The claim petition proceeded to hearing, and in a findings and order filed on January 18, 2011, the compensation judge found that the employee’s low back injury did not resolve as of July 26, 2004; that the employee was entitled to temporary total disability benefits from April 27, 2005, through May 8, 2005, reduced by any unemployment benefit payment for the same period, temporary partial disability benefits from May 9, 2005, through June 9, 2009, permanent partial disability benefits for a 3.5% impairment, and the requested retraining program, with the employer and insurer liable for the reasonable costs of the program for up to three years. The employer and insurer appeal.
STANDARD OF REVIEW
On appeal, the Workers’ Compensation Court of Appeals must determine whether “the findings of fact and order [are] clearly erroneous and unsupported by substantial evidence in view of the entire record as submitted.” Minn. Stat. § 176.421, subd. 1 (2010). Substantial evidence supports the findings if, in the context of the entire record, “they are supported by evidence that a reasonable mind might accept as adequate.” Hengemuhle v. Long Prairie Jaycees, 358 N.W.2d 54, 59, 37 W.C.D. 235, 239 (Minn. 1984). Where evidence conflicts or more than one inference may reasonably be drawn from the evidence, the findings are to be affirmed. Id. at 60, 37 W.C.D. at 240. Similarly, findings of fact should not be disturbed, even though the reviewing court might disagree with them, “unless they are clearly erroneous in the sense that they are manifestly contrary to the weight of evidence or not reasonably supported by the evidence as a whole.” Northern States Power Co. v. Lyon Food Prods., Inc., 304 Minn. 196, 201, 229 N.W.2d 521, 524 (1975).
1. Permanent vs. Temporary Injury
The employer and insurer contend that substantial evidence does not support the judge’s finding that the employee’s work injury had not resolved by July 26, 2004. We are not persuaded.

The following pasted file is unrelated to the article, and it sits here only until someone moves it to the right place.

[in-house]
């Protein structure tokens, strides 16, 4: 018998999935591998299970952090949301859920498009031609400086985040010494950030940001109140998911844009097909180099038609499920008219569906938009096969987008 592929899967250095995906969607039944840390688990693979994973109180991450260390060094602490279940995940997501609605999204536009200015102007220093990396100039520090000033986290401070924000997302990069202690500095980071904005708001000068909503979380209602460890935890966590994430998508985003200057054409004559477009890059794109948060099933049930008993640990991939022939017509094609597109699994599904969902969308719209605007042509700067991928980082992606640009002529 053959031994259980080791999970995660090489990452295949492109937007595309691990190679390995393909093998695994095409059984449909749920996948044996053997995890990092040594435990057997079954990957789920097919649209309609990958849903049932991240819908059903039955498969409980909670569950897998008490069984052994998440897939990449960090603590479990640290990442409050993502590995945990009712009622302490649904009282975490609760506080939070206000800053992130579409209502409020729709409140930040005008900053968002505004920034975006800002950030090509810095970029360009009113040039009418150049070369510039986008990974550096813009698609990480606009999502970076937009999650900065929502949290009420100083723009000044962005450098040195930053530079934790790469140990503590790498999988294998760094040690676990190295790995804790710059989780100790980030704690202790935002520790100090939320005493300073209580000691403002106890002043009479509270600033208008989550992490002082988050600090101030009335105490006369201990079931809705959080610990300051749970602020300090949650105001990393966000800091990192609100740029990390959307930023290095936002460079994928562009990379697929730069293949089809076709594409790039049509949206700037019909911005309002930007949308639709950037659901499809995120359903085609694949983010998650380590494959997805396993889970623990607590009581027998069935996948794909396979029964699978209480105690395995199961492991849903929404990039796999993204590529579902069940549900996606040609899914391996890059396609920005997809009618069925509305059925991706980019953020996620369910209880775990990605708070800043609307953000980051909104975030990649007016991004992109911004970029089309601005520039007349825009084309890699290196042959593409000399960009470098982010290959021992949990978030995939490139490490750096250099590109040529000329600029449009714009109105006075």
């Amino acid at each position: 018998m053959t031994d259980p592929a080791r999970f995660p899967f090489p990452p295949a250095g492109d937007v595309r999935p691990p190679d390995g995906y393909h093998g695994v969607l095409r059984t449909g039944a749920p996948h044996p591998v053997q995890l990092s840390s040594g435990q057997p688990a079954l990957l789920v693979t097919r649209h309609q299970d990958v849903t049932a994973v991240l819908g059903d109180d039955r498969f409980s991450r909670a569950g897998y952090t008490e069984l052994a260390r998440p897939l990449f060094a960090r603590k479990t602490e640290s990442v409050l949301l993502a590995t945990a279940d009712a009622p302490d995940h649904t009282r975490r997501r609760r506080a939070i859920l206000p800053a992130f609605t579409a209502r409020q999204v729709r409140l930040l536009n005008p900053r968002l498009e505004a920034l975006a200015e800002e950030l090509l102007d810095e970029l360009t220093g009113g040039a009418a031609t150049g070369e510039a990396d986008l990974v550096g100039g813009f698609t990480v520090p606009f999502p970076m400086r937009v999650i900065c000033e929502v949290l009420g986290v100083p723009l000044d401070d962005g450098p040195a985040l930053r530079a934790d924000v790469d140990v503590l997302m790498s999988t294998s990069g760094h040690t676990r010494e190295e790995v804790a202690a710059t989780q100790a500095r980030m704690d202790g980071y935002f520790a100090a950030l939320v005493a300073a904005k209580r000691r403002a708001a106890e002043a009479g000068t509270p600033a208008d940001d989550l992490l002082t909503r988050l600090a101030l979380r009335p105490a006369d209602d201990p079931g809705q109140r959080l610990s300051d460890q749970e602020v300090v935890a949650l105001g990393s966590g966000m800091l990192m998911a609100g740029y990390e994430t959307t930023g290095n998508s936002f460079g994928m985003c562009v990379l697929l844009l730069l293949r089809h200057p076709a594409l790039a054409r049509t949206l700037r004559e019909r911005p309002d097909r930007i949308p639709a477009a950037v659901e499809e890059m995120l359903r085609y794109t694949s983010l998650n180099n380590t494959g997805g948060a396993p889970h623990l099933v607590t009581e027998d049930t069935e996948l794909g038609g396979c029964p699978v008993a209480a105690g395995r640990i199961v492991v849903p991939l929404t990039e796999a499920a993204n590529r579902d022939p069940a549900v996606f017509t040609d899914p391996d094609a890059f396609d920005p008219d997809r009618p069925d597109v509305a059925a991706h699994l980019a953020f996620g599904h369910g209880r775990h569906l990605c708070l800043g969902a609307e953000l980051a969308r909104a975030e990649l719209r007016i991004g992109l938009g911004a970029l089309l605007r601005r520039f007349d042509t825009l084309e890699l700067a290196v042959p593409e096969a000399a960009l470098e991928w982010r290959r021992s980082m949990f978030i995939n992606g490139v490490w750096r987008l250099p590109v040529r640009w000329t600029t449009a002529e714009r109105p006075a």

The employee testified that she experienced ongoing symptoms from the work injury through the date of hearing. The judge found her testimony to be credible, and there is no evidence before us to discredit that testimony.
Independent medical examiner Dr. Brown opined in October of 2006 that the employee had completely recovered from her injury by July 26, 2004. However, the employee received medical treatment for that injury in 2005, including treatment from Dr. Peter Eriksson, who restricted the employee’s work activities on April 6, 2005, and made those restrictions permanent on May 18, 2005.
A trier of fact’s choice between experts whose testimony conflicts is usually upheld unless the facts assumed by the expert in rendering his opinion are not supported by the evidence. Nord v. City of Cook, 360 N.W.2d 337, 37 W.C.D. 364 (Minn. 1985). The employee’s testimony and the records of Dr. Eriksson provide substantial evidence to support the judge’s finding that the work injury had not resolved by July 26, 2004.